5/12/17 Unfair competition
The law of unfair competition is primarily comprised of torts that cause economic injury to a business through a deceptive or wrongful business practice. Unfair competition can be broken down into two broad categories:
- unfair competition
Sometimes used to refer only to those torts that are meant to confuse consumers as to the source of the product (also known as deceptive trade practices)
- unfair trade practices
Comprises all other forms of unfair competition.
Unfair competition does not refer to the economic harms involving monopolies and antitrust legislation. What constitutes an “unfair” act varies with the context of the business, the action being examined, and the facts of the individual case.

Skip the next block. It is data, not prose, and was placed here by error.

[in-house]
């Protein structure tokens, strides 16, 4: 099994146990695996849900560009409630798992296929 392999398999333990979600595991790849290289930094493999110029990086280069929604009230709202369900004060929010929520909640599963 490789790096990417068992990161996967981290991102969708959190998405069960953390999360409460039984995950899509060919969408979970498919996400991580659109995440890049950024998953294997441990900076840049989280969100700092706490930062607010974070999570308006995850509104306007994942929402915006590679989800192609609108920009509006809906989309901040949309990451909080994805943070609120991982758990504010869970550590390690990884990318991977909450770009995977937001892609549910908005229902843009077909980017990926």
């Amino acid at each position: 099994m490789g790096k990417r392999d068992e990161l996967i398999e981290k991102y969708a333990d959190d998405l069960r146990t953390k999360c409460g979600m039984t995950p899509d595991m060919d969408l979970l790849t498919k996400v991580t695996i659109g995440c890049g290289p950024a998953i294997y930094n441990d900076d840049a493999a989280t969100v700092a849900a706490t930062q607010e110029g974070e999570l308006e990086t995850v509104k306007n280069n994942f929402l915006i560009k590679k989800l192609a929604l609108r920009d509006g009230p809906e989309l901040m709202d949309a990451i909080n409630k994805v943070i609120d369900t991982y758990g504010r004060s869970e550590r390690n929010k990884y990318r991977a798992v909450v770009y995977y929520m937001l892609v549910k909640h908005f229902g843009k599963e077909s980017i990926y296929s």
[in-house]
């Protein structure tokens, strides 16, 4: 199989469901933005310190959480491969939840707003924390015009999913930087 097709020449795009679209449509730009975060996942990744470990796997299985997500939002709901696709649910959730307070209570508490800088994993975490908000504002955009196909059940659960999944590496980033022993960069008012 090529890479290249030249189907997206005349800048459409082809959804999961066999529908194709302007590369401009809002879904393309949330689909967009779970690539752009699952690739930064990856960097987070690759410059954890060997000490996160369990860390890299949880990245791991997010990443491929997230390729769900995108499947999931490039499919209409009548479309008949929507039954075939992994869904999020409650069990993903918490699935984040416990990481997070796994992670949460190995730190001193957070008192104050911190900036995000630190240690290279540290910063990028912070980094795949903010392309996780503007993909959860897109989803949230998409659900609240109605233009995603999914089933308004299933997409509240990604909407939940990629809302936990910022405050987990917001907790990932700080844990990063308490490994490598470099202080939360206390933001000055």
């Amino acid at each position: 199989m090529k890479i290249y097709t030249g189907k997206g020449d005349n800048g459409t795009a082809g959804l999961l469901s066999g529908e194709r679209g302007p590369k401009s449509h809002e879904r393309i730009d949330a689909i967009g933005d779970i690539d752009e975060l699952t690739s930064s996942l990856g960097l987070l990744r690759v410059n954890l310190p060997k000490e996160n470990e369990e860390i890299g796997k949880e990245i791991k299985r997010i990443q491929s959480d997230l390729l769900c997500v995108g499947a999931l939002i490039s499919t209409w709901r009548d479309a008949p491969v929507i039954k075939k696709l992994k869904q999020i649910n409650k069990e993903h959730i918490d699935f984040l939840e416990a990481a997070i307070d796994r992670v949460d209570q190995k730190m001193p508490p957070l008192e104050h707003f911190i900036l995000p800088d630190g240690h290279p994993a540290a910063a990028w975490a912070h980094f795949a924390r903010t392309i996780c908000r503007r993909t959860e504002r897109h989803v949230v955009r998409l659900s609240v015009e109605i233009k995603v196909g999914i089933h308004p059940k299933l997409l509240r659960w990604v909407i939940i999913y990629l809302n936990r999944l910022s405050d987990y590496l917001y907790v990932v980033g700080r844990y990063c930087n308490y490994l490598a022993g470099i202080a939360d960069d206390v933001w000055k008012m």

Two common examples of unfair competition are trademark infringement and misappropriation. The Right of Publicity is often invoked in misappropriation issues. Other practices that fall into the area of unfair competition include:
- false advertising
- “bait and switch” selling tactics
- unauthorized substitution of one brand of goods for another
- use of confidential information by former employee to solicit customers
- theft of trade secrets
- breach of a restrictive covenant
- trade libel
- false representation of products or services.